Sh'mot: What's in a Name?
"These are the names of the children of Israel": Despite having designated them by name during their lifetimes, [Scripture] enumerates them again, posthumously, to indicate how beloved they were. (Rashi 1:1)
While the traditional English title of Sh'mot is "Exodus," the word translates literally as "names." This presents us with the opportunity to explore the significance the Bible attaches to names, in general, and the meaning of one individual name, in particular.
The narrative of creation makes it abundantly clear that names are more than just handy ways of identifying things. Indeed, Adam's mastery over all other creatures was made manifest in his naming them:
And out of the ground God formed every beast of the field, and every fowl of the air; and brought them unto the man to see what he would call them; and whatsoever the man would call every living creature, that was to be the name thereof (Genesis 2:19).
Changing names is similarly charged with considerable significance and is regarded as equivalent to a change of fortune. Abram and Sarai may have been fated to remain childless, but Abraham and Sarah were destined to be parents. Ya'akov (Jacob), was forced to bear the ignominy of duplicity (‘-k-v), but Yisra'el (Israel) enjoyed the reputation of candor and sincerity (y-sh-r).
Referring to groups of people by their individual names is regarded by rabbinic tradition as a sign of endearment. Instead of just saying that Jacob's family numbered seventy souls on their arrival in Egypt, the Torah records their every name (Genesis 46:8 ff), and rather than just reiterate here that Joseph's family numbered twelve siblings, the Torah again reports all their names—evoking the citation from Rashi with which we began.
When Jews began to bear "civil" names, they devised matching sets of biblical and colloquial names to preserve their correspondences. In Eastern Europe, Jews were named Dov Baer, Zvi Hirsch, and Binyamin Wolf, while Italian Jews used names like Judah-Leone (lion), and Mordechai was called Angelo because a rabbinic legend identified him with the prophet Malachi. Jews in Arab lands named Judah were called Assad (lion) and those named Joshua or Isaiah were called Faraj (redemption). In Provence, the Jews of Montpellier called themselves Min Ha-Har (mountaineers), those of Argentiers were Ibn Kaspi (silver), and those of Lunel were Yarhi (moonies?).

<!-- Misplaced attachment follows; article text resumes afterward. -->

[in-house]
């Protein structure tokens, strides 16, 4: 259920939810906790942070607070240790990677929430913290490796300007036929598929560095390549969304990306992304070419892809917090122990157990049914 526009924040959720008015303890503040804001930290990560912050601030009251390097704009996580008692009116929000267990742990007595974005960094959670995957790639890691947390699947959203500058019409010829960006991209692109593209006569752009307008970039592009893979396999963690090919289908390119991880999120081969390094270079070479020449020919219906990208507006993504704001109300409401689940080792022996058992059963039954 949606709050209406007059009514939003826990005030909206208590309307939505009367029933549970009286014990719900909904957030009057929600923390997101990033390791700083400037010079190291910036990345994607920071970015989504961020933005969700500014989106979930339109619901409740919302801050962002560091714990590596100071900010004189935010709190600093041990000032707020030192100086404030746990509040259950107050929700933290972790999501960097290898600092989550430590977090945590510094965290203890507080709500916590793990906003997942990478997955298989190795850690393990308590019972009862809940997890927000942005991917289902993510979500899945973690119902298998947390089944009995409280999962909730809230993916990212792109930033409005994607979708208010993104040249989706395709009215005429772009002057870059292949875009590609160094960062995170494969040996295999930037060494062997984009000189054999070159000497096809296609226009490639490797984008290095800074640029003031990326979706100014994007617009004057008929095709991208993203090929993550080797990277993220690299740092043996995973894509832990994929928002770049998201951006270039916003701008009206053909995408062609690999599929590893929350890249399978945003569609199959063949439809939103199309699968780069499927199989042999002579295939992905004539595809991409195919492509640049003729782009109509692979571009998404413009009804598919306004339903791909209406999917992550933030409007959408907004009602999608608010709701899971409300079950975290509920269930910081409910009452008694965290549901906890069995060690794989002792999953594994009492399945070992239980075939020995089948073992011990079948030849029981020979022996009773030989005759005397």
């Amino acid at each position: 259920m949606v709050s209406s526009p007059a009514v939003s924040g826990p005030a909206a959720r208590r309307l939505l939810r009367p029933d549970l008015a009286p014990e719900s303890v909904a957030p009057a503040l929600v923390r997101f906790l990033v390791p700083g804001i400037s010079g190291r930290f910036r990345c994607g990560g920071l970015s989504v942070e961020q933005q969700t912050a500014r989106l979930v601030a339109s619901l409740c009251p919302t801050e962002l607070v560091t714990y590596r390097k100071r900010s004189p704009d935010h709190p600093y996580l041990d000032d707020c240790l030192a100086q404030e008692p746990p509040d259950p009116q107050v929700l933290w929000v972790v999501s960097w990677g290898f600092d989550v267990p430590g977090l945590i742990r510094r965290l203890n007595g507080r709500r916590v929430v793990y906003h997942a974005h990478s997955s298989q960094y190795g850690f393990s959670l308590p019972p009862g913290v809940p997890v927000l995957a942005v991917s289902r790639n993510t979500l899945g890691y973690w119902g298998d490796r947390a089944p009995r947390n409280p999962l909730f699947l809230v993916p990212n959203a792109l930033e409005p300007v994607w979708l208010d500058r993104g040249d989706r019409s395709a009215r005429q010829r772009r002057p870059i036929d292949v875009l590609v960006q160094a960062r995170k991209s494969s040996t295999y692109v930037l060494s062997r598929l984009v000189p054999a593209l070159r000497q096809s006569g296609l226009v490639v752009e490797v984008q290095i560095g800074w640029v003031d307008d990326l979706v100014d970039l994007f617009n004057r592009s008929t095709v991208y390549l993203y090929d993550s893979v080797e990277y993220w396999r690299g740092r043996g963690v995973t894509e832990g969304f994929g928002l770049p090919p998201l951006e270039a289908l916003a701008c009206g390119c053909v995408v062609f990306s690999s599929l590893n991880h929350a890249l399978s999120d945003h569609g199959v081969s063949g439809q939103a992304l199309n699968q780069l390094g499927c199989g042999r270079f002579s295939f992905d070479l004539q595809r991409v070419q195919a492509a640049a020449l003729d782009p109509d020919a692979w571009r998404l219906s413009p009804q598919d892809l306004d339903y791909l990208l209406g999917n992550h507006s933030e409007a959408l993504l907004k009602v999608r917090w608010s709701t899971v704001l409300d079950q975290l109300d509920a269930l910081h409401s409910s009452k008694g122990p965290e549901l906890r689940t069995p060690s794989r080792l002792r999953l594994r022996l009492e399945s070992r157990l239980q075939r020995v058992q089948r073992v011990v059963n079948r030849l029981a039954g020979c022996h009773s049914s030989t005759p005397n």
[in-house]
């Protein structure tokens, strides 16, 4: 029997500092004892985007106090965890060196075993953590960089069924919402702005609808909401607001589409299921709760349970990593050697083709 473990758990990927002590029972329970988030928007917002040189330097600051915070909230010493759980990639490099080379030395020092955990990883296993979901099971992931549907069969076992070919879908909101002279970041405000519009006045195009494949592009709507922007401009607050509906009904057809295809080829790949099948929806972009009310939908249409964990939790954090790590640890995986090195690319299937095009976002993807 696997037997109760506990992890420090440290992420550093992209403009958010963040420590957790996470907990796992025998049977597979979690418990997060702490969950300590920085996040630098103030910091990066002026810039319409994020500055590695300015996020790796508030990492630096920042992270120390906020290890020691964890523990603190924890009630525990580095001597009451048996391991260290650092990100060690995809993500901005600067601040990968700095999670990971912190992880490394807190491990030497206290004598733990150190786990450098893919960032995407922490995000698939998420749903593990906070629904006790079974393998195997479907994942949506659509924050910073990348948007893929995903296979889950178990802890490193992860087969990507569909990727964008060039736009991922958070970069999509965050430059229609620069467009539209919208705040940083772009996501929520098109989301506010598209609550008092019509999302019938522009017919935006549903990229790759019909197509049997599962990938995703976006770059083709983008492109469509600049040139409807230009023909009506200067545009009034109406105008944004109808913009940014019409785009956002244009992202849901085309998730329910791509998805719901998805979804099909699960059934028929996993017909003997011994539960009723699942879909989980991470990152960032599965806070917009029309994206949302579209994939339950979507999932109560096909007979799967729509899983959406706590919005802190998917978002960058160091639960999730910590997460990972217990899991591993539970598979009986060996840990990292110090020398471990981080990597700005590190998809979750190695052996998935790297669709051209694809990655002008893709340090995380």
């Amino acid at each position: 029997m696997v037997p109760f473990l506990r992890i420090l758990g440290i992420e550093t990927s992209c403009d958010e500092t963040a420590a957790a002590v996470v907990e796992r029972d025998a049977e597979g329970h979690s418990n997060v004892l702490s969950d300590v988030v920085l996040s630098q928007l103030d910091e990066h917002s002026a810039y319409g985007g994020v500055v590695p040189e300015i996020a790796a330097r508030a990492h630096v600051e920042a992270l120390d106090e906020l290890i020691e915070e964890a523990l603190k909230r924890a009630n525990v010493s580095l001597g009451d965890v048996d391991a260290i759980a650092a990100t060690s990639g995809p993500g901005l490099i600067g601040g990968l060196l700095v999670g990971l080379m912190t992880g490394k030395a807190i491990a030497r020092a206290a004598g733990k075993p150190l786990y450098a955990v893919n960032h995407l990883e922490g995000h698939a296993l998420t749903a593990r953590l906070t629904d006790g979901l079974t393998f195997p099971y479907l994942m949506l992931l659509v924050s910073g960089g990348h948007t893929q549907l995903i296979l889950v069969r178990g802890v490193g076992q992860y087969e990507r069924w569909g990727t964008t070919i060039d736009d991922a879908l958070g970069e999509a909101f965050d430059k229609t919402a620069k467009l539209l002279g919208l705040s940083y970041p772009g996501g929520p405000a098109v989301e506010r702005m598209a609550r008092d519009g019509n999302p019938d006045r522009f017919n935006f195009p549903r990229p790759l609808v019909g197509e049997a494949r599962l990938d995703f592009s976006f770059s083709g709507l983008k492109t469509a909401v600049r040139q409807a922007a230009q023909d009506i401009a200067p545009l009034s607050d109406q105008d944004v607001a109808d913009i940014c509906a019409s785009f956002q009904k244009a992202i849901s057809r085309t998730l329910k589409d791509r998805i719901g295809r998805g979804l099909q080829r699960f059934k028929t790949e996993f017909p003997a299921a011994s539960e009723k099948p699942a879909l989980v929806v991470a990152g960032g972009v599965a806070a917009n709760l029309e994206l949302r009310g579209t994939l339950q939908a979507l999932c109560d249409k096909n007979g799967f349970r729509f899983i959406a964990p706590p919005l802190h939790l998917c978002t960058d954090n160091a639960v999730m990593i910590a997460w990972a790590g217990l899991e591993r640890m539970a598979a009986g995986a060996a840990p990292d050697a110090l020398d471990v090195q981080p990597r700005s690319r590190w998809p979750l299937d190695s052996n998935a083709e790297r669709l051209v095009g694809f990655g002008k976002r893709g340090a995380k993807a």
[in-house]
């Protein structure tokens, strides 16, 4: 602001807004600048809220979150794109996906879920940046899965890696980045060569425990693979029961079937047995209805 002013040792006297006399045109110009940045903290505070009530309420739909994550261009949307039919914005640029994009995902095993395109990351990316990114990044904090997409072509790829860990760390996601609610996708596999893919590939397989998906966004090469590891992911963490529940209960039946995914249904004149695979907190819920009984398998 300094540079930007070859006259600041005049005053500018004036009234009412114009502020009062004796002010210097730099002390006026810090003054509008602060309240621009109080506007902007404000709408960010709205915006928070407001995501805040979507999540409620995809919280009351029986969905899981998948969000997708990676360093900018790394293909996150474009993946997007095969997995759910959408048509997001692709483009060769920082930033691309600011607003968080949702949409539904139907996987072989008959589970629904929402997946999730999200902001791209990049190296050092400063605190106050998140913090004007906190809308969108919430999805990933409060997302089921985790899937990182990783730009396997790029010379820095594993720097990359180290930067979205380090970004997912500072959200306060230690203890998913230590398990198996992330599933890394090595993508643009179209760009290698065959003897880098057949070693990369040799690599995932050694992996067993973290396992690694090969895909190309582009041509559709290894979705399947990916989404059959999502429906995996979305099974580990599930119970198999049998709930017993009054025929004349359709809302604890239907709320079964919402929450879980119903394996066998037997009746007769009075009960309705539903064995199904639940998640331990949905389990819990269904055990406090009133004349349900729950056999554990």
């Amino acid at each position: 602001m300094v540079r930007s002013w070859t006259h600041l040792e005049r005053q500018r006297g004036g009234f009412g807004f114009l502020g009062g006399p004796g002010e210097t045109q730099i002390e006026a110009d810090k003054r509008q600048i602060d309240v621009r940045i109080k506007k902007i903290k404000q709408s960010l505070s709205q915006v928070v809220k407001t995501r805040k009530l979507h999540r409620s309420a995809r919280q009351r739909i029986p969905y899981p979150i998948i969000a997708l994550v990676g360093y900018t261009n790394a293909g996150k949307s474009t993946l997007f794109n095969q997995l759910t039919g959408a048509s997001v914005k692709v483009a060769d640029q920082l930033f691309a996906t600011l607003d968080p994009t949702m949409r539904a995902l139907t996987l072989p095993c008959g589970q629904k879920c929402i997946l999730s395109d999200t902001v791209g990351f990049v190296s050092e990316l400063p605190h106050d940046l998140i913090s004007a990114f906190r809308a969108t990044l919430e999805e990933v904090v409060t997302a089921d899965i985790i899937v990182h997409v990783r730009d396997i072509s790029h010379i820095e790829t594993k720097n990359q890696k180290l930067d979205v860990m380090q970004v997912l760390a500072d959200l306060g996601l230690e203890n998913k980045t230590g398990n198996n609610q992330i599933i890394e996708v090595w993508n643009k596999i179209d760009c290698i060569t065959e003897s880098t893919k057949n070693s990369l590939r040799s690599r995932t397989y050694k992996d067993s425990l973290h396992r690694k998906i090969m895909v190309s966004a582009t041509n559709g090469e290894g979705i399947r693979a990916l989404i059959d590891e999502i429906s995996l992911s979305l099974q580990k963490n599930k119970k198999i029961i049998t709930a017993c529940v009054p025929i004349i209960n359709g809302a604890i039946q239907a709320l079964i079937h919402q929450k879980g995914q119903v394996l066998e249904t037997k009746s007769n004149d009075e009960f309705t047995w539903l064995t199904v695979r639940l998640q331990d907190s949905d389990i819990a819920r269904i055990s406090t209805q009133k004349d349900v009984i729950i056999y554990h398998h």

Kohanim (priests) in particular exerted considerable ingenuity in denominating their ancestral lineage, yielding such variants as: Cohen, Katz (an acronym for kohen tzedek), Kahn, Kagan, and Kahane. A Sephardi tradition bestowed the surname Azulay on kohanim based on the initial letters of the verse that severely restricts priestly marriages (Leviticus 21:7), and the surname Mazeh stands for Mizera (descendants of) Aharon Ha-Kohen. Italian Jews, having recognized the priestly lineage of the Rapa family of Porto (near Mantua), reserved the name Rapaport for kohanim.
The constancy of Jewish names also plays a prominent role in a midrashic account of the Exodus, which attributes the redemption from Egypt to the fact that the Israelites, while in bondage, did not change their names or their language. Ironically, the best known Jew of that era, Moses, likely bore an Egyptian name.
While the Torah labors valiantly to emphasize the Hebraic origin of Moshe ("from the water I have drawn him"—meshitihu; 2:10), commentators from Josephus to Ibn Ezra have regarded that derivation as mere folk etymology and have argued, instead, for its derivation from Egyptian, in which ms means child or son. Just as the pharaohs Ra-mses and Tuth-mose bore names that designated them as children of the gods Ra and Tuth, respectively, the princess who retrieved the infant's basket named him Moses (sort of like "kiddo"), either implying that his parentage was unknown, or signifying that he was a child of the Nile, whence he was drawn.
Preserving ancestral names is enshrined in Jewish culture, with the forenames of parents and grandparents often recurring throughout several generations of a single family. With the onset of modernity and the combined challenge and stimulus of open societies, Hirsch might become Harry, Jacob-Jack, Isaac-Ike, and even Moses might become Morris, but traditional names, like the proverbial pintele Yid (Jewish spark), somehow endure. My late father once ascertained the Jewish ancestry of a Russian immigrant named Boris by asking what his babushka (grandmother) called him. "Borukh Ber," he said, wistfully.
Moshe Sokolow, professor of Jewish education at the Azrieli Graduate School of Yeshiva University, is the author of Studies in the Weekly Parashah Based on the Lessons of Nehama Leibowitz (2008).
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